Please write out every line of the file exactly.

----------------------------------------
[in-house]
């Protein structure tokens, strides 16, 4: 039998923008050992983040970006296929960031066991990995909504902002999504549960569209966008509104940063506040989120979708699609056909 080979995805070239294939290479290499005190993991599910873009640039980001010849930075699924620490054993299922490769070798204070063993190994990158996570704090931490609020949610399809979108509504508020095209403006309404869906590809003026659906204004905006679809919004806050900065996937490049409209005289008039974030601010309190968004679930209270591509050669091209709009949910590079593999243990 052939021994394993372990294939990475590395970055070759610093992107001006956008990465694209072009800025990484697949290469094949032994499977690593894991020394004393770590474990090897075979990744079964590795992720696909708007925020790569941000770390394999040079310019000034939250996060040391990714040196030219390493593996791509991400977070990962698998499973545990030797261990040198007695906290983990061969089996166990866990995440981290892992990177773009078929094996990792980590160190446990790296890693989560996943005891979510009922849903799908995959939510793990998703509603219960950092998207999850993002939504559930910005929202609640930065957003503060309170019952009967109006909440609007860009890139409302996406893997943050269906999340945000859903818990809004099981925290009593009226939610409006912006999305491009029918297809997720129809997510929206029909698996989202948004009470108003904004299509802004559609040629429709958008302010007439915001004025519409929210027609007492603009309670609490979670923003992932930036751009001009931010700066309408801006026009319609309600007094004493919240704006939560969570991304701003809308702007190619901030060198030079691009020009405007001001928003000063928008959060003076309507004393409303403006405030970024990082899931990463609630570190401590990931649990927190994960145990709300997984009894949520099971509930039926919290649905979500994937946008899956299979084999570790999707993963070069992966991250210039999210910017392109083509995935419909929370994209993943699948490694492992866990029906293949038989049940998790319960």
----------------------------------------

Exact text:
[in-house]
């Protein structure tokens, strides 16, 4: 039998923008050992983040970006296929960031066991990995909504902002999504549960569209966008509104940063506040989120979708699609056909 080979995805070239294939290479290499005190993991599910873009640039980001010849930075699924620490054993299922490769070798204070063993190994990158996570704090931490609020949610399809979108509504508020095209403006309404869906590809003026659906204004905006679809919004806050900065996937490049409209005289008039974030601010309190968004679930209270591509050669091209709009949910590079593999243990 052939021994394993372990294939990475590395970055070759610093992107001006956008990465694209072009800025990484697949290469094949032994499977690593894991020394004393770590474990090897075979990744079964590795992720696909708007925020790569941000770390394999040079310019000034939250996060040391990714040196030219390493593996791509991400977070990962698998499973545990030797261990040198007695906290983990061969089996166990866990995440981290892992990177773009078929094996990792980590160190446990790296890693989560996943005891979510009922849903799908995959939510793990998703509603219960950092998207999850993002939504559930910005929202609640930065957003503060309170019952009967109006909440609007860009890139409302996406893997943050269906999340945000859903818990809004099981925290009593009226939610409006912006999305491009029918297809997720129809997510929206029909698996989202948004009470108003904004299509802004559609040629429709958008302010007439915001004025519409929210027609007492603009309670609490979670923003992932930036751009001009931010700066309408801006026009319609309600007094004493919240704006939560969570991304701003809308702007190619901030060198030079691009020009405007001001928003000063928008959060003076309507004393409303403006405030970024990082899931990463609630570190401590990931649990927190994960145990709300997984009894949520099971509930039926919290649905979500994937946008899956299979084999570790999707993963070069992966991250210039999210910017392109083509995935419909929370994209993943699948490694492992866990029906293949038989049940998790319960």